Reloading 44 Special for the Marlin 1894

Reloading 44 Special for the Marlin 1894

This is a discussion on Reloading 44 Special for the Marlin 1894 within the Reloading forums, part of the Defensive Ammunition & Ballistics category; I'm wondering if any of you folks are loading 44 Special or 44 Mag for the Marlin 1894 or other lever guns? What diameter bulltet ...

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Thread: Reloading 44 Special for the Marlin 1894

  1. #1
    Senior Member Array Warmon's Avatar
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    Question Reloading 44 Special for the Marlin 1894

    I'm wondering if any of you folks are loading 44 Special or 44 Mag for the Marlin 1894 or other lever guns? What diameter bulltet are you using: .429, .430, .431 or .432? and did you slug your bore? I'm just now getting into reloading and at the point of buying some bullets for this thing. Got powders coming in tomorrow. Found a nice 240gr 44 SWC HP with gas check from a Lyman mold that I like, but .430 is the largest he can go. My understanding is the vast majority of these 1894's slug out to .431. Any thoughts on running .001 under vs even or .001 over? My goal would be pushing this thing at about 1250 fps with AA#5, AA#9 or possibly 4100.
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    I'm shooting a Lyman 240gr flat nose (4 cavity # 429667) that drops at .430. Never slugged the bore on my Marlin 1894. Shooting these over 6.6gr of Unique which is a pretty mild load for Lever Gun Silhouette. BTW this is for 44 mag. Never tried any 44 specials in this gun even though I do load some for my wife's pistol. May have to try some in the future and see how they do. I'm thinking if your trying to stay 1250 fps or lower you probably don't need the gas check. Just one extra step that is not needed at those velocities would be my guess.
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    I don't have a .44 Magnum rifle but once provided ammunition for a fellow who had one of the runs of Winchester Model 94 produced in .44 Magnum for a couple of years back around 1970. No determination of the bore diameter was ever attempted by either of us. The bore was conventionally rifled rather than the "Micro-Groove" rifling method that Marlin has used for years.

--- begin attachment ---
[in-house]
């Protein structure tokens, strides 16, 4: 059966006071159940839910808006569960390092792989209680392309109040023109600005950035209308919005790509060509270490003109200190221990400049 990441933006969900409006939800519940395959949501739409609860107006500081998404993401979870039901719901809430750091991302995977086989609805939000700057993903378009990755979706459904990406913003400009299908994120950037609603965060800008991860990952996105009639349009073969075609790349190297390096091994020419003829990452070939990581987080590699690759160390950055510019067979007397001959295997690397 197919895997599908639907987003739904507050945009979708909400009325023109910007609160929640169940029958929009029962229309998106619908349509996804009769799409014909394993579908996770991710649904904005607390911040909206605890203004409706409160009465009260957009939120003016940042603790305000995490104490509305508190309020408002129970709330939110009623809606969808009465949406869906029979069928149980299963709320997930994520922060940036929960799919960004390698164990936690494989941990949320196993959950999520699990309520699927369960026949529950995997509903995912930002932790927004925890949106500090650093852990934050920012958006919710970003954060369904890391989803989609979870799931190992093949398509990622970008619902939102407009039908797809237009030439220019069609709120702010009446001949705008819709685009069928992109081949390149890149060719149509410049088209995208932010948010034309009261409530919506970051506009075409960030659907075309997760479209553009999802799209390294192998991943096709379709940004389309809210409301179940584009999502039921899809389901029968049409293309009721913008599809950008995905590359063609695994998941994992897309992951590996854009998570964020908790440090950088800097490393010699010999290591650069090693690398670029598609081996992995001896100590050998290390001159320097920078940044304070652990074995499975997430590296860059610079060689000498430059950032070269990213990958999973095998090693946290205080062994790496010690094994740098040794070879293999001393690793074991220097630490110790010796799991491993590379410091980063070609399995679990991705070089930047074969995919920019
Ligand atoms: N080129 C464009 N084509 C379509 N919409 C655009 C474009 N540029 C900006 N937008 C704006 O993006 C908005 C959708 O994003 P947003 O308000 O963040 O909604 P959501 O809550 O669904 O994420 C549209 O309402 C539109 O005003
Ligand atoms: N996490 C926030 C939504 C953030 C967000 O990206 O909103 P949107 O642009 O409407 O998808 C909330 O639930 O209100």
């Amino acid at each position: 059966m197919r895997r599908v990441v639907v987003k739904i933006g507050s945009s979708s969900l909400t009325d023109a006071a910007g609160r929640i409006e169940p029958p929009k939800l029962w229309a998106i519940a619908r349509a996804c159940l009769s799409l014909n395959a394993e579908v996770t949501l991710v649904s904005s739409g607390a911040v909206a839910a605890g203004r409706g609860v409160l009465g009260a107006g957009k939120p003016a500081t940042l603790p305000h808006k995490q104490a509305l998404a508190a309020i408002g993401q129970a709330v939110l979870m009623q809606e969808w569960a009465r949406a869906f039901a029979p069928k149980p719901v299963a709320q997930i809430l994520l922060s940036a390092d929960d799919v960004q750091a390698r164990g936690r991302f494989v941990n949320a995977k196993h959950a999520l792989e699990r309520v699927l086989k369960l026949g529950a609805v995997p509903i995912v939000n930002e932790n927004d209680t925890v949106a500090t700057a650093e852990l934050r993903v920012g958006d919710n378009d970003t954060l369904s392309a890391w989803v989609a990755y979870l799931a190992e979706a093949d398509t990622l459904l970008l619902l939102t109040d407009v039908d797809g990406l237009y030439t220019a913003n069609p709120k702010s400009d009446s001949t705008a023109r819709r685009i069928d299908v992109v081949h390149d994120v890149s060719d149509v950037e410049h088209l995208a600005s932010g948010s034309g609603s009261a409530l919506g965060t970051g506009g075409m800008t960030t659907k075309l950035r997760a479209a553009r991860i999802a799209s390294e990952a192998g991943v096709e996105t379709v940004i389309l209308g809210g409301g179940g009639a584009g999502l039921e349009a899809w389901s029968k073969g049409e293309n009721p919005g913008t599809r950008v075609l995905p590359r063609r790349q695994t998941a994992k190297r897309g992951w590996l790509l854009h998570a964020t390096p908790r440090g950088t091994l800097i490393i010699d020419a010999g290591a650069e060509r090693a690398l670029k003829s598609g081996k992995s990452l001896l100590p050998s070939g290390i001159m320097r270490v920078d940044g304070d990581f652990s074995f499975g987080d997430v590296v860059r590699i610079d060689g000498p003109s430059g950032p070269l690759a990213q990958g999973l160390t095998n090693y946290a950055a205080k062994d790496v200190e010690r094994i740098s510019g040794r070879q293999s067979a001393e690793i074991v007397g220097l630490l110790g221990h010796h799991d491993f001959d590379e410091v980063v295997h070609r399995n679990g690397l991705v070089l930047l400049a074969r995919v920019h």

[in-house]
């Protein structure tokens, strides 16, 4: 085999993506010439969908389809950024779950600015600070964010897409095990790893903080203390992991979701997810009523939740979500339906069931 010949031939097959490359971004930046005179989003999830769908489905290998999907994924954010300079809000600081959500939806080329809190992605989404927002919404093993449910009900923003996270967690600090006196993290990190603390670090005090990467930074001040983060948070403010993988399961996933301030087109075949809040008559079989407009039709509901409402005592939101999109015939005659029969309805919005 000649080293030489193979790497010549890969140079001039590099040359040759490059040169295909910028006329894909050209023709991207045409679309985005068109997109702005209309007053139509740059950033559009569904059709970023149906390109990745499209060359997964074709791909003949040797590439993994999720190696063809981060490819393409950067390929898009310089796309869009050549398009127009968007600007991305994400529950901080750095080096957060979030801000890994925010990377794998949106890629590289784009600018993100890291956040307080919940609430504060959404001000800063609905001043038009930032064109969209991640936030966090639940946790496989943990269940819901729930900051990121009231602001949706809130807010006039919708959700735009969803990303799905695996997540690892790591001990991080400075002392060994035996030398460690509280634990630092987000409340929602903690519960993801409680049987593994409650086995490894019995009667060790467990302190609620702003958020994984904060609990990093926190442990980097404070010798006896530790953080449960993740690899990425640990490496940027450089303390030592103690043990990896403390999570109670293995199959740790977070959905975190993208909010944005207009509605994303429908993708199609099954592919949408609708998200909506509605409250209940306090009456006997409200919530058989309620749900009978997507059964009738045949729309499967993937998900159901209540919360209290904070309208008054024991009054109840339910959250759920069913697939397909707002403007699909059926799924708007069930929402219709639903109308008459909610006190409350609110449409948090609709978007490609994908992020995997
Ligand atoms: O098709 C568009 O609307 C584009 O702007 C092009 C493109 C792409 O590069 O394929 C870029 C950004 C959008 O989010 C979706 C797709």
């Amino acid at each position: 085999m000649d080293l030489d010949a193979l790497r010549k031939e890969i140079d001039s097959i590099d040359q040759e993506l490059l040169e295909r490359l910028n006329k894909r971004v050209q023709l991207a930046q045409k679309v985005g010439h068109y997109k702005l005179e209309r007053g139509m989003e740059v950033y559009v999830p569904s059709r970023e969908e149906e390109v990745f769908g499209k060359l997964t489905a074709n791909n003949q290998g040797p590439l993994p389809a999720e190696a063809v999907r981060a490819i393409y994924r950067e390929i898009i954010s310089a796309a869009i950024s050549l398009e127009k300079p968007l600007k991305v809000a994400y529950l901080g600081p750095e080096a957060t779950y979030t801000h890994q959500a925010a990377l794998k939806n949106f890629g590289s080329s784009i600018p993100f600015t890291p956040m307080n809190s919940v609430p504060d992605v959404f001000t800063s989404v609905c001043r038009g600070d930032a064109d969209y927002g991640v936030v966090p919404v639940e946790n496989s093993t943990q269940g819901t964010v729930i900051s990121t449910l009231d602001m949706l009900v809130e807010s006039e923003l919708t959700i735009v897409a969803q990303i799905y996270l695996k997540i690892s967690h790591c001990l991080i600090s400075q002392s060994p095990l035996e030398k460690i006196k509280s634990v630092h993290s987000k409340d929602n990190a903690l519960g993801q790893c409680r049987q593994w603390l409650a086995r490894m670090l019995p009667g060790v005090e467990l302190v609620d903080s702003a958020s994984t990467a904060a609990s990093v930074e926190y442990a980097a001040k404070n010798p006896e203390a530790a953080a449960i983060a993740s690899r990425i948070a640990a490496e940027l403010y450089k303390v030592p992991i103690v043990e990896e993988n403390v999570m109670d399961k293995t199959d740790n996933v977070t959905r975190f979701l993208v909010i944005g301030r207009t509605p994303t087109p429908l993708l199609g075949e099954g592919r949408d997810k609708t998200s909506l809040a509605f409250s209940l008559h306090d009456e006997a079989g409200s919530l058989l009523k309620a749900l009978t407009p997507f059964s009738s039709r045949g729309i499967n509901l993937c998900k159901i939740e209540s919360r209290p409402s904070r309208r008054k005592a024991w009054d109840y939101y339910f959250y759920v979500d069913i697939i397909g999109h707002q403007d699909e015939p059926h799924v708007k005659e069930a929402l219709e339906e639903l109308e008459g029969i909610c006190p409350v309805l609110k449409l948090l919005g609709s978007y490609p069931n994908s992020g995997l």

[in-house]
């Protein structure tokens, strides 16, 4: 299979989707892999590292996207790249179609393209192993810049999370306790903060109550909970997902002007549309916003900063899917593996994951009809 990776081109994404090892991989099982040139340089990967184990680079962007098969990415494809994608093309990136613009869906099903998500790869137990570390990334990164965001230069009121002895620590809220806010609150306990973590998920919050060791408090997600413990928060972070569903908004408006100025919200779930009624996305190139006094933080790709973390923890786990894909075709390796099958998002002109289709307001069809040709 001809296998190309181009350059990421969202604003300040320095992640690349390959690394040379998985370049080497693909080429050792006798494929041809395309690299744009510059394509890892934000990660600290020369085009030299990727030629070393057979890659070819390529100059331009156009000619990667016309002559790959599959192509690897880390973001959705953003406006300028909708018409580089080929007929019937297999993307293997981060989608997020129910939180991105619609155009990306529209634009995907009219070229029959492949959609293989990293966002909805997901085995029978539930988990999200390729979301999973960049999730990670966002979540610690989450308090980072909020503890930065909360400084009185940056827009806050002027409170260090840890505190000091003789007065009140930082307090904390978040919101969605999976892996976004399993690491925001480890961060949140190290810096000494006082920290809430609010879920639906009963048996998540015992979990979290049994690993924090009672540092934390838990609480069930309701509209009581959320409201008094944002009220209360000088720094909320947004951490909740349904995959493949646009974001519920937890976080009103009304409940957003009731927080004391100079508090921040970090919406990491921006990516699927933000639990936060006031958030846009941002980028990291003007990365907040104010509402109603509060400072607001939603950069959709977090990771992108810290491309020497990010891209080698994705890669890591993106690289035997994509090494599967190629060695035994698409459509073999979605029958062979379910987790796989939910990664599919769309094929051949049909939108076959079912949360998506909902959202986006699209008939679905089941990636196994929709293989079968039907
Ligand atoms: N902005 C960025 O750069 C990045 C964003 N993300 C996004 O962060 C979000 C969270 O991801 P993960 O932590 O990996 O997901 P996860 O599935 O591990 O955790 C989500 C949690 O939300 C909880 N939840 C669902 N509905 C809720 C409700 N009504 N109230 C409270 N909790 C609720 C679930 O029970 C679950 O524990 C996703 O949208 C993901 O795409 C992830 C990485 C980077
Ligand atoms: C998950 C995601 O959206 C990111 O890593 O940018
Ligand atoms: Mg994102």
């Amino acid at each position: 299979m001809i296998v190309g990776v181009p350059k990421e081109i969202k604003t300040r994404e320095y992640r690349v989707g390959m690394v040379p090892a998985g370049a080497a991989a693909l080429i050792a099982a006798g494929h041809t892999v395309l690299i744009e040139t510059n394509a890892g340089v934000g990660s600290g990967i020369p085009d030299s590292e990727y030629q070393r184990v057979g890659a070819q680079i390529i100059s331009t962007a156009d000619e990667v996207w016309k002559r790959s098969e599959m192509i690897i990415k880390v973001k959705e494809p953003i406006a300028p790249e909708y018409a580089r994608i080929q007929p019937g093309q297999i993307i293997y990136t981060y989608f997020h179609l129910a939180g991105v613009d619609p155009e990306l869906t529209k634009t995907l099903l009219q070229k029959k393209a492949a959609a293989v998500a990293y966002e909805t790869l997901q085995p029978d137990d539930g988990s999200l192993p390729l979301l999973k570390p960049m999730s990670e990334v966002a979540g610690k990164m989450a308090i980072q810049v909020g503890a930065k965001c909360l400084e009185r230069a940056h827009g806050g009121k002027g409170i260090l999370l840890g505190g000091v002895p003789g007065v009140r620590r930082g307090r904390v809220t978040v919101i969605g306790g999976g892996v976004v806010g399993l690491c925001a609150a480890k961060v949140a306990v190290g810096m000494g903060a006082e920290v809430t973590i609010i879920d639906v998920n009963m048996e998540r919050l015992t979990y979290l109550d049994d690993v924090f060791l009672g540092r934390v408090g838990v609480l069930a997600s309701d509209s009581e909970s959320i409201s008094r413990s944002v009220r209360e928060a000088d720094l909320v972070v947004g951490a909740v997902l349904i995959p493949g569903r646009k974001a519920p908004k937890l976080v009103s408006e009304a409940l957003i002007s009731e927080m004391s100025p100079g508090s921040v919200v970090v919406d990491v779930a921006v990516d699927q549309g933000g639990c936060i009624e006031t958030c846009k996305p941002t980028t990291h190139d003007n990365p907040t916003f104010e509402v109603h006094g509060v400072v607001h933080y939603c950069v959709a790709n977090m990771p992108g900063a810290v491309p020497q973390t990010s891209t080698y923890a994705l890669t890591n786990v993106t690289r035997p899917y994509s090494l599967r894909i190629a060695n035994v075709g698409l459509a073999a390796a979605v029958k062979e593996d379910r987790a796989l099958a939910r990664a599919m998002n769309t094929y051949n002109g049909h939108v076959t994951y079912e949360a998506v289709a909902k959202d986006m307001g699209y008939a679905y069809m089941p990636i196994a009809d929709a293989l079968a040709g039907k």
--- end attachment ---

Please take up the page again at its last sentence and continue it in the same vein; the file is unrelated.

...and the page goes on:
This 20-inch Winchester 94 carbine handled Sierra 240 grain JHPs very well. It would also start a Sierra 180 grain JHC out at a higher velocity than a similar 20-inch barreled Model 94 .30-30 could launch a 170 grain .30 caliber bullet. Both Sierra bullets were .429" in diameter. Of course the 180 grain .44 Magnum bullet is "about as wide as it is long" so velocity fell off rapidly. Inside 100 yards though it was probably a "mean motor-scooter." He never took a deer with his Model 94 .44 Magnum carbine.

    The powder that gave the very best velocity with both the 240 grain bullet and 180 grain bullet was H 110. 2400 was also a winner in the rifle. Now it's been officially revealed that Win296 and H 110 are one and the same. One could back off of max loads and still whip factory performance and with lower perceived pressures and good accuracy off the bench rest at 100 yards.

    I'd have liked to have purchased that .44 Magnum Winchester Model 94 when he determined that he needed to sell it but the stars weren't aligned right at the time. The .44 Magnum is a really potent, hard-hitting rifle round for 100-150 yards; not much different than the old .401 Winchester round of the early 20th century.

    I like the notion of that gas check lead bullet for rifle use generally. Don't now how it would work in a Micro-Groove barrel. They weren't suppose to be suitable for use with lead bullets, gas check or not. I've heard guys say they had good results with lead bullet loads in Marlin barrels but have had no personal experience with it.

    I still have the handloading notes from when the rifle was chronographed with various loads. They're dated but would give some picture of what the cartridge is capable of doing in a carbine-length barrel. I've got to go out and mow before dark but will stick up some more information later this evening.
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    The newer 1894 Marlins do not use micro groove rifling. It's actually a cut Ballard style rifling.
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    Senior Member Array Warmon's Avatar
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    Thanks for the input thus far. My 1894 is a JM stamped SS made in 2009. No microgroove stampings on the barrel and I do count 6 lands and grooves - has ballard rifling.

    Jeff, you mentioned your 429667 mold drops at .430, but didn't say if you are running that thru a sizing die. You are loading it unsized?
    I always aim for the right eye...and I never miss - Goldeneye